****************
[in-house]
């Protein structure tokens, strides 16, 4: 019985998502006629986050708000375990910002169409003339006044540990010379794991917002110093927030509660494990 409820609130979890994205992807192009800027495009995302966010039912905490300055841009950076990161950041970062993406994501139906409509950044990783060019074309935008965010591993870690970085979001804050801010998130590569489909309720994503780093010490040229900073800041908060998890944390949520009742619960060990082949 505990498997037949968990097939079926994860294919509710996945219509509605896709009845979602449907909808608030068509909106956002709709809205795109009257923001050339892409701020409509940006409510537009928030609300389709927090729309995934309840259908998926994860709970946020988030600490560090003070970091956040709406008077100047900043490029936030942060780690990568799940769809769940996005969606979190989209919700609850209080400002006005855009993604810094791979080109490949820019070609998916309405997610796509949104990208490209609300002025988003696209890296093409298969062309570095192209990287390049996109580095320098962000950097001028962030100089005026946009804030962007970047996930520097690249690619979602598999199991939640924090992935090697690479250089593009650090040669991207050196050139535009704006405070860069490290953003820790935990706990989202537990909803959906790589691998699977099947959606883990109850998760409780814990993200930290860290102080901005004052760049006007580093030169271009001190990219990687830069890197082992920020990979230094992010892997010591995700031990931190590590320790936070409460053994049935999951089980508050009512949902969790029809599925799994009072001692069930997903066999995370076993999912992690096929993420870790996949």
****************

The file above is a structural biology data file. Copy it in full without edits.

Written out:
[in-house]
């Protein structure tokens, strides 16, 4: 019985998502006629986050708000375990910002169409003339006044540990010379794991917002110093927030509660494990 409820609130979890994205992807192009800027495009995302966010039912905490300055841009950076990161950041970062993406994501139906409509950044990783060019074309935008965010591993870690970085979001804050801010998130590569489909309720994503780093010490040229900073800041908060998890944390949520009742619960060990082949 505990498997037949968990097939079926994860294919509710996945219509509605896709009845979602449907909808608030068509909106956002709709809205795109009257923001050339892409701020409509940006409510537009928030609300389709927090729309995934309840259908998926994860709970946020988030600490560090003070970091956040709406008077100047900043490029936030942060780690990568799940769809769940996005969606979190989209919700609850209080400002006005855009993604810094791979080109490949820019070609998916309405997610796509949104990208490209609300002025988003696209890296093409298969062309570095192209990287390049996109580095320098962000950097001028962030100089005026946009804030962007970047996930520097690249690619979602598999199991939640924090992935090697690479250089593009650090040669991207050196050139535009704006405070860069490290953003820790935990706990989202537990909803959906790589691998699977099947959606883990109850998760409780814990993200930290860290102080901005004052760049006007580093030169271009001190990219990687830069890197082992920020990979230094992010892997010591995700031990931190590590320790936070409460053994049935999951089980508050009512949902969790029809599925799994009072001692069930997903066999995370076993999912992690096929993420870790996949």